The recent rant and earlier rant have some clues which need to be solved in order to find the ranters' website. Somehow these clues did lead to the website, which is http://www.eternalambition.com/. One of the most interesting aspects of the rants and also the website is the questionnaire, which asks these eight questions, to which I've supplied my best answers:
(1) What is your view of religion and how did you derive it? What limitations do you see in a strictly scientific view of the world, and what is necessary to overcome those limitations?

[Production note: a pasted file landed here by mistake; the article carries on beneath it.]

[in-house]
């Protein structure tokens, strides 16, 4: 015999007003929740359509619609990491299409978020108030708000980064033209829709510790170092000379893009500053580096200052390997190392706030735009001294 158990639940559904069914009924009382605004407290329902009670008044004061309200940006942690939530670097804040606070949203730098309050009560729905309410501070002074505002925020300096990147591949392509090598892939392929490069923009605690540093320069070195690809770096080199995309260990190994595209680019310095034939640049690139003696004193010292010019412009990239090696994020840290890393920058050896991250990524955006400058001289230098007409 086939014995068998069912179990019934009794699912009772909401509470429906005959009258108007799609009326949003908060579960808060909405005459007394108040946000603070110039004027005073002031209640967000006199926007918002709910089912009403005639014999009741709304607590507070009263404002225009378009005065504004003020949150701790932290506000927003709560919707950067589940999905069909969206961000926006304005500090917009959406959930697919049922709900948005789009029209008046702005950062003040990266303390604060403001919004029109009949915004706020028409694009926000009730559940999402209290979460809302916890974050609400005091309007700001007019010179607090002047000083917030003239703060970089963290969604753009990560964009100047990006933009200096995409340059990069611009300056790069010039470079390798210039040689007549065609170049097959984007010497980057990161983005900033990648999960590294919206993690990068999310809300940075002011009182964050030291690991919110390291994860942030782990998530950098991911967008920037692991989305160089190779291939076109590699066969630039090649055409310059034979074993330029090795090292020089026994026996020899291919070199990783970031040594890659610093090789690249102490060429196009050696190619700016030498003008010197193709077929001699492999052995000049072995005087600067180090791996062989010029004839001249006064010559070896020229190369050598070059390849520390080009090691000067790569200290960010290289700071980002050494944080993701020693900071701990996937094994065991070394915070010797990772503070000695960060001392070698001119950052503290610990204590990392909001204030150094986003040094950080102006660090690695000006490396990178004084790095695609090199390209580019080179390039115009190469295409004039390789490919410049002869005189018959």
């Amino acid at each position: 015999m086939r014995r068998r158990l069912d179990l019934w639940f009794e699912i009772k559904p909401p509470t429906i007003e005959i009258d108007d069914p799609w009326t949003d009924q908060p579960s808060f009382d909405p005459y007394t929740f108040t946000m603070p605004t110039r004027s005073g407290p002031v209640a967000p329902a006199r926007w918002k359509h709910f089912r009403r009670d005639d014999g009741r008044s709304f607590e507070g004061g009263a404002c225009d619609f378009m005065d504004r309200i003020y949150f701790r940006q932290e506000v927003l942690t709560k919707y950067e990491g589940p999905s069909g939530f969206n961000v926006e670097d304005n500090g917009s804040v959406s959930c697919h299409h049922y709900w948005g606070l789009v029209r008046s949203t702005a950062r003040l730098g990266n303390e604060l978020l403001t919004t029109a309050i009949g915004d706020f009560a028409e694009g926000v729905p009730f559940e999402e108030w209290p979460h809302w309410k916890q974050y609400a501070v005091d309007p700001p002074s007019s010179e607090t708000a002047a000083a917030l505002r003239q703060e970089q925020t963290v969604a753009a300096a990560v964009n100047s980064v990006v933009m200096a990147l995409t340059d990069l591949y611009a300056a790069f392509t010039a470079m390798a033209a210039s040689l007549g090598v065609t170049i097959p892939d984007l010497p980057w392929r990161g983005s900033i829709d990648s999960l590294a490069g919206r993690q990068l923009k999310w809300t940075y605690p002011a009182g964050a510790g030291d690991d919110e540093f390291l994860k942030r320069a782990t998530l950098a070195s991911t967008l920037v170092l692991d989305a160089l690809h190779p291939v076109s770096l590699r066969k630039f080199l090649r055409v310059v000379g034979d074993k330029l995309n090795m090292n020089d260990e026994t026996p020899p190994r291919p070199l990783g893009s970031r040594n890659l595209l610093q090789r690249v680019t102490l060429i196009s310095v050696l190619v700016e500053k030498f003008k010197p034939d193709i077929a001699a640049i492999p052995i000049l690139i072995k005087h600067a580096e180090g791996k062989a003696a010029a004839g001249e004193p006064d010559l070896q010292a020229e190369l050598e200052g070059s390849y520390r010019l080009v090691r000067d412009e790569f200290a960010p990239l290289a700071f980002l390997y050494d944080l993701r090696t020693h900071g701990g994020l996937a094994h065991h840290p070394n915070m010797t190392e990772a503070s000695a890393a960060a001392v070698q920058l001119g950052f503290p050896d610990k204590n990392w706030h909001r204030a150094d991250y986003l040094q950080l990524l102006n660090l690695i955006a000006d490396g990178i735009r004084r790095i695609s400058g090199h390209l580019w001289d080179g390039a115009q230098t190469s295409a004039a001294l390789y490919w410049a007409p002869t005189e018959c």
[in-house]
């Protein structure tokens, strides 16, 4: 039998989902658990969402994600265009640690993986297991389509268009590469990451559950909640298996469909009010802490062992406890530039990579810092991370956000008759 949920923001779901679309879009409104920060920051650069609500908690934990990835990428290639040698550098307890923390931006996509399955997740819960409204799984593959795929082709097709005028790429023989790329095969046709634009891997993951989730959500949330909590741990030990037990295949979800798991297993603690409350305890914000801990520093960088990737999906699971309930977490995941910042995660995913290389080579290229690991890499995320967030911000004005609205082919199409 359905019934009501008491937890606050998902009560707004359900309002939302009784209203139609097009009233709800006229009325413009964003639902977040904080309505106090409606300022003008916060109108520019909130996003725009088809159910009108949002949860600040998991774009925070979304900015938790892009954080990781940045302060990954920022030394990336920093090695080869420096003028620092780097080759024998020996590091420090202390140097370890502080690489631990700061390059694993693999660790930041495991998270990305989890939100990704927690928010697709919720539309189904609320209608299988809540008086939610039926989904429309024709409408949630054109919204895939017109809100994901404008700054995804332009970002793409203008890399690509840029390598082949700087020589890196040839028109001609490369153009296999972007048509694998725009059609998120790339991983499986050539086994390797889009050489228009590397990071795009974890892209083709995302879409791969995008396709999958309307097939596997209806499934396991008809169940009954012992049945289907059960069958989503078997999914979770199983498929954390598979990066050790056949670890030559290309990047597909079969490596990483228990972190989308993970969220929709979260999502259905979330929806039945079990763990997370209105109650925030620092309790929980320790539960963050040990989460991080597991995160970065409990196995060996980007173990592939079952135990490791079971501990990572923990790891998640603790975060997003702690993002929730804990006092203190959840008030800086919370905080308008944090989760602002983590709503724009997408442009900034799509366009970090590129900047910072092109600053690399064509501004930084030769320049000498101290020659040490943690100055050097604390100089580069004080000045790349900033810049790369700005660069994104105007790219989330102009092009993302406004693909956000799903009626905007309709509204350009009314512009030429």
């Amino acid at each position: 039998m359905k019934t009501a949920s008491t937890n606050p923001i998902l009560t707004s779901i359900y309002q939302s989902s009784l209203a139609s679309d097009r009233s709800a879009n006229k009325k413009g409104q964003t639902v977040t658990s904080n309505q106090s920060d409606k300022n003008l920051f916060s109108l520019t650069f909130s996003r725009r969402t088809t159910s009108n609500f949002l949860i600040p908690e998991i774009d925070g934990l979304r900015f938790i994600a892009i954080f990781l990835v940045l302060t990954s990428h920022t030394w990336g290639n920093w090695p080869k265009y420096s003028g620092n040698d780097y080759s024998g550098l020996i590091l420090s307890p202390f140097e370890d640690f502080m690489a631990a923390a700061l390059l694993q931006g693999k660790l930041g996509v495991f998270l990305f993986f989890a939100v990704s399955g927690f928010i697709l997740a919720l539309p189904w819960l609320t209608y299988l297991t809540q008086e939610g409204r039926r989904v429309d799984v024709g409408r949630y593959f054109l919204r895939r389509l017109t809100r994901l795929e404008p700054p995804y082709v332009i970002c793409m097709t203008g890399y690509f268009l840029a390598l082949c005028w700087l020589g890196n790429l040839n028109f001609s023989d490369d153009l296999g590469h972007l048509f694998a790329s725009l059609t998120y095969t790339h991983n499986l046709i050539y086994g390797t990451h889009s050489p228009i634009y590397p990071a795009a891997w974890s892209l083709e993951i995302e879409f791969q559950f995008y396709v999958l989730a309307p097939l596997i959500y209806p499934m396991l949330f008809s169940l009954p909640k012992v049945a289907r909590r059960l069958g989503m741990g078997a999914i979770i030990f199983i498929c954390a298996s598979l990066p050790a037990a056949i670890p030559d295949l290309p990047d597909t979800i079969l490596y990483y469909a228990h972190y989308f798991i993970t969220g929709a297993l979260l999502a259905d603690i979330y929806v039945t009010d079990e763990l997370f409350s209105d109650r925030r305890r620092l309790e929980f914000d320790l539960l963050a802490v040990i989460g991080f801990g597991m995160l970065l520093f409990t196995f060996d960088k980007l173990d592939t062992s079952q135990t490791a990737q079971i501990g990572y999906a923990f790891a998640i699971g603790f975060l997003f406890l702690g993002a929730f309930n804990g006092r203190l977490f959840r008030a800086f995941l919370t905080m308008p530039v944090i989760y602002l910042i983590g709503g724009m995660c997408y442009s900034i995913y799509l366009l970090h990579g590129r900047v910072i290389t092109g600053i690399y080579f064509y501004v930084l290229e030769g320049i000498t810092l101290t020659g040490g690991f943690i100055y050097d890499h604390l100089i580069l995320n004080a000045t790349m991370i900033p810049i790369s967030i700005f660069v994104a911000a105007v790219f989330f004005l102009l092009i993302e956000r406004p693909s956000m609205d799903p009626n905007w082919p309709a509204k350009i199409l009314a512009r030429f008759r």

Religion, like Science, is a way of looking at the world. It has its own axioms, e.g. belief in God, and its own way of deriving Truths, such as moral principles, from those axioms. Science, too, has a set of axioms and a way of deriving Truth from them. One of the limitations of Science is that its methods never prove anything; they can only disprove things. Another is that the axioms and methods are a reflection of the way our minds are constructed, and so we find exactly what we expect to find. It's as if the map of the maze we should run is projected by our mind into the space in which, sure enough, we find that maze and run it. To overcome these limitations we first need to recognize they exist, and then we need to imagine how intelligent creatures lacking our specific predispositions would formulate axioms and methods, and then try to apply them. Alternatively, we could recognize that when we peer into the cosmos, or deep inside an atom, we are really peering into our own minds, and what we find in either place is a reflection of these minds. Then we can ask the question what science, viewed this way, tells us about ourselves.